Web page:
- Jack-of-All-Trades: Druids are very versatile and bring a lot of group utility. While they specialize in one sole role, such as healing or tanking, Druids have cooldowns that allow them to fill other roles temporarily or in a supplementary way. For example, a Feral Druid, if need be, can shift into Bear form, giving him a limited tanking ability during an emergency, or a Balance Druid, with it's high Mana and Spellpower, can heal if the need arises.
- Druids got so good at this, especially the Feral tree being good for both Tanking as a bear, and DPS'ing as a cat (it wasn't uncommon in boss fights where tanks had to trade the boss back and forth to drop a debuff, for a bear tank to go to cat form for the duration, doing damage above and beyond a tank's and boosting the party's overall DPS), that Blizzard had to nerf them, making an unprecedented fourth tree, splitting Feral into Guardian for tanks, and Feral for cat-form DPS'ers.
- Morphic Resonance: Most of the Druid's important shapeshifts share traits with their humanoid form, such as hair color or tauren horns.
- Nature Hero
- Plant Person: Among their animal shapeshift forms, some also have the ability to become a Tree of Life which greatly augments their healing abilities.
- Weapon of Choice
- Voluntary Shapeshifting: Their whole shtick. Three out of their four specializations involve spending most of combat shapeshifted.
- When Trees Attack: A talent lets them summon a handful of Treants to back them up.
"I have watched the other races... I have seen their squabbling, their ruthlessness. Their wars do nothing but scar the land, and drive the wild things to extinction. No, they cannot be trusted. Only beasts are above deceit."
Rexxar, Champion of the Horde
From an early age the call of the wild draws some adventurers from the comfort of their homes into the unforgiving primal world outside. Those who endure become hunters. Masters of their environment, they are able to slip like ghosts through the trees and lay traps in the paths of their enemies. These expert marksmen drop foes dead in their tracks with flawless shots from a bow, crossbow or rifle.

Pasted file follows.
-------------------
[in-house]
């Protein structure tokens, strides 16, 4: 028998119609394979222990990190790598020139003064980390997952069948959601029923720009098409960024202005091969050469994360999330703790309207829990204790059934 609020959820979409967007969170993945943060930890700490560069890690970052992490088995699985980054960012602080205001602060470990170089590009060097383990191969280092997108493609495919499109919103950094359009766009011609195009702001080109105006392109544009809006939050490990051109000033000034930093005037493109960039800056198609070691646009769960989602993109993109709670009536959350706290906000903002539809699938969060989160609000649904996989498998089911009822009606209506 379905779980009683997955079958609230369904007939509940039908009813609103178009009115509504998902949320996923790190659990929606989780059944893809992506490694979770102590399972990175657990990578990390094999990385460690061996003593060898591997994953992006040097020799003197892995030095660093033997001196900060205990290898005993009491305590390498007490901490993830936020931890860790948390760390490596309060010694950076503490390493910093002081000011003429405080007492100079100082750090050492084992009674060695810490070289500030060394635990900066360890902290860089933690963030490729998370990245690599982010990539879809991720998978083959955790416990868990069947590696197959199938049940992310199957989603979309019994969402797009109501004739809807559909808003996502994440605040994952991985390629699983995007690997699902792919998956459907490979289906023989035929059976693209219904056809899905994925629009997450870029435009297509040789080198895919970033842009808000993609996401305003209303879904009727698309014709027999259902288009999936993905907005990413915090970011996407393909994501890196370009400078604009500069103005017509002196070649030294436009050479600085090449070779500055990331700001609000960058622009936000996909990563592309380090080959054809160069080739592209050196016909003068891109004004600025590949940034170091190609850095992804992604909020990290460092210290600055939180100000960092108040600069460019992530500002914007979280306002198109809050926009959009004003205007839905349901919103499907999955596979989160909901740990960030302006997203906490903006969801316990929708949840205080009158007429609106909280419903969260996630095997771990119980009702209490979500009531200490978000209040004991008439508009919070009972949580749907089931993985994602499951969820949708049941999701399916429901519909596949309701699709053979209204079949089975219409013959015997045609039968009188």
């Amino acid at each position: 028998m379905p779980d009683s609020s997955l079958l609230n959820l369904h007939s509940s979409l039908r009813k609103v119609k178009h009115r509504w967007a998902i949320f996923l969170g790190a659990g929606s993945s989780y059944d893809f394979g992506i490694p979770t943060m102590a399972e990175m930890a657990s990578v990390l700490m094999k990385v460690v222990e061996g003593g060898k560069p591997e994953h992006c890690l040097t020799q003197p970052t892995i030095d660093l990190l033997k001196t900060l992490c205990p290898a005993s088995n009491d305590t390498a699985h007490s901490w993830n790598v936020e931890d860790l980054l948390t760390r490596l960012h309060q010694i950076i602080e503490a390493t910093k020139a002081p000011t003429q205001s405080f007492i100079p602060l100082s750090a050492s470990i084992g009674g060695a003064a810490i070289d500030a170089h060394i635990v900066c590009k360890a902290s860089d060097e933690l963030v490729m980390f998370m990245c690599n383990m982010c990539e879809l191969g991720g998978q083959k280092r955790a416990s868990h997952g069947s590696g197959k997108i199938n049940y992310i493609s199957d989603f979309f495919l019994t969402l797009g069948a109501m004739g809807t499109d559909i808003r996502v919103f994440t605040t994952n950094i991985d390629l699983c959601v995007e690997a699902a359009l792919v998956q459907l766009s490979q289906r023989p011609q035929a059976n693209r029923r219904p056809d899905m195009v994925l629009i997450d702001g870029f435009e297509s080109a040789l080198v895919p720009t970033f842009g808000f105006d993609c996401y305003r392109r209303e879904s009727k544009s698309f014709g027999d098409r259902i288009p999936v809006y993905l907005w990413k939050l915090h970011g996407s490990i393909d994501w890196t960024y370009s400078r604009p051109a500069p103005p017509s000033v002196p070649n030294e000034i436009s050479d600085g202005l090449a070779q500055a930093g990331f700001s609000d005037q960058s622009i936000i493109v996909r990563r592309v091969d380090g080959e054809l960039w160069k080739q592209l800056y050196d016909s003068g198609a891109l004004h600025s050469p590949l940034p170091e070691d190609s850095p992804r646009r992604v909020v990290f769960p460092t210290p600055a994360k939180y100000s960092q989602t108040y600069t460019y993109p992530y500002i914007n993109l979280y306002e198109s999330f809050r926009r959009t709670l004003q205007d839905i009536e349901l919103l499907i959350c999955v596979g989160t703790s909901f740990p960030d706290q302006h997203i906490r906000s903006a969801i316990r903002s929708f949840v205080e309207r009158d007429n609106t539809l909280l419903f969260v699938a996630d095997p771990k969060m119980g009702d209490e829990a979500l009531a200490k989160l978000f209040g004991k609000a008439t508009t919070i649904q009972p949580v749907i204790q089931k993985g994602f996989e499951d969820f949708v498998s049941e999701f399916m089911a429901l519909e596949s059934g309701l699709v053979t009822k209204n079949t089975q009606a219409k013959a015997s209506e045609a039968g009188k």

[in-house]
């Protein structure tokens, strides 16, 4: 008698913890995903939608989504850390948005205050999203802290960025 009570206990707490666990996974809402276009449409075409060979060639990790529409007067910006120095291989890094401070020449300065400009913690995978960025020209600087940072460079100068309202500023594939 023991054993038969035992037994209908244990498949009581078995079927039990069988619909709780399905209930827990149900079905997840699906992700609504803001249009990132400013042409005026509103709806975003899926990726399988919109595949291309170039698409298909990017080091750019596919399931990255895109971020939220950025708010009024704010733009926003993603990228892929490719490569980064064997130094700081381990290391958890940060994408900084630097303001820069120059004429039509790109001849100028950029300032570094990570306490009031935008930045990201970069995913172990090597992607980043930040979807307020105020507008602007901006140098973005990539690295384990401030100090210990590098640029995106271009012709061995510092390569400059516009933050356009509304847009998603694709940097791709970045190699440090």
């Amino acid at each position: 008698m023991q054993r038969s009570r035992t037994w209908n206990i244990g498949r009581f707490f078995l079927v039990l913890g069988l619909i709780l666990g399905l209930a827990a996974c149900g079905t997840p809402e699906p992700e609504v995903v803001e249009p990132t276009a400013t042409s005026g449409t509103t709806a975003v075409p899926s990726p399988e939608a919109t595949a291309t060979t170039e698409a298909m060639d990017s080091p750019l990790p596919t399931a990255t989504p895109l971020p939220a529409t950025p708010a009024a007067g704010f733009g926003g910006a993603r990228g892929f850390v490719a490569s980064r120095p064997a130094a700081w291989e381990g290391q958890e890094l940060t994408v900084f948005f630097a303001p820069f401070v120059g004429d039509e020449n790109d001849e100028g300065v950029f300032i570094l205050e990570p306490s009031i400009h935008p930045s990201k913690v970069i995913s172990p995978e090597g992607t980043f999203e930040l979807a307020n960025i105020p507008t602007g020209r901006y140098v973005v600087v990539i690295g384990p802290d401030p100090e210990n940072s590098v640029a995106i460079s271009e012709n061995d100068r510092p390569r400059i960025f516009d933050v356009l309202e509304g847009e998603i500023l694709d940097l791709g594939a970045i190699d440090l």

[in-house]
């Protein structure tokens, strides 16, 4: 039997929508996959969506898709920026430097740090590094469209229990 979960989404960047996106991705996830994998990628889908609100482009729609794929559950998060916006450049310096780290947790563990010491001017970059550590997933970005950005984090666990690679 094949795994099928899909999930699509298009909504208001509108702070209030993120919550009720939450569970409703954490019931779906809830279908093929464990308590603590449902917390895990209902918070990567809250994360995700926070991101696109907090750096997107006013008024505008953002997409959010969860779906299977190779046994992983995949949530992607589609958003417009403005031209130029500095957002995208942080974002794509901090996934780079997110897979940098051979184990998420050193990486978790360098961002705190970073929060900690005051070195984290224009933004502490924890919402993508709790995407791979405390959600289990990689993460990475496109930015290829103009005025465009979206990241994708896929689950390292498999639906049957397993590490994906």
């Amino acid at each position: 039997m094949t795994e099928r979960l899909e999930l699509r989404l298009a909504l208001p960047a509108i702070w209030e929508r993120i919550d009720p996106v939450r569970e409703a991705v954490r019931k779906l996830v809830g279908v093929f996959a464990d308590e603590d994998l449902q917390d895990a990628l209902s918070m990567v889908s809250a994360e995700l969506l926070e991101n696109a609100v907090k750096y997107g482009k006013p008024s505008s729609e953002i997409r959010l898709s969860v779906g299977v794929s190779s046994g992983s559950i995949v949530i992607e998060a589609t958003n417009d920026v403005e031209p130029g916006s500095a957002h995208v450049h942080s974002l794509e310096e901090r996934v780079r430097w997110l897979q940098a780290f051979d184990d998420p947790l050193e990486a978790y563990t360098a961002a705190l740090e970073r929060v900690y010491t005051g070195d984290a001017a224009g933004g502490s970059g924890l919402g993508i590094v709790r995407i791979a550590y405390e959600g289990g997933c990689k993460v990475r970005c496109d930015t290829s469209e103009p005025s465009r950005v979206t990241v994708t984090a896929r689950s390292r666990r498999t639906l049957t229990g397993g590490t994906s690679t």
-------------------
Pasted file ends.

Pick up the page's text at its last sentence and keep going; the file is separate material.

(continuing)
The art of survival is central to the isolated life of a hunter. Hunters track beasts with ease and enhance their own abilities by attuning themselves to the feral aspects of various creatures. Hunters are known for the lifelong bonds they form with animals of the wild, training great hawks, cats, bears, and many other beasts to fight alongside them.
Hunter specializations focus on different "Ranger" themes. Beast Mastery Hunters focus on their pet, becoming a master handler who can command even the most savage and exotic of beasts. Marksmanship Hunters are snipers and sharpshooters, who work best when they can sit still, and line up the perfect killing shot. Survival Hunters are, well, survivalists
and trackers, who use everything at their disposal - traps, explosives, poisons, and more - to fell quarry. Hunters use Focus as a resource, which is a unique resource similar to a Rogue's energy, but slower to regenerate and with more ways to regain.
Hunters are available to all races except Gnomes.
- Abnormal Ammo: A lot of the Hunter's shots, most commonly, Arcane Shot, which is a round imbued with Arcane magic to deal magic damage. There are others too.
- Animal Motifs: Hunters have various Aspect abilities which grant them bonuses based on animals. Many aspects have been removed, however, and Blizzard is sort of phasing them out due to their lack of interesting gameplay opportunities. Aspect of the Hawk increased ranged attack power, which made it the aspect that Hunters use 99% of the time. Other aspects, like Monkey, which increased Dodge chance, Viper, which granted the Hunter Mana, and Fox, which let the Hunter use certain abilities while moving, were removed because, while they offered utility, they were very, very situational and were often forgotten in favor of Hawk (In the case of Viper, Hunters were changed to use Focus instead of Mana).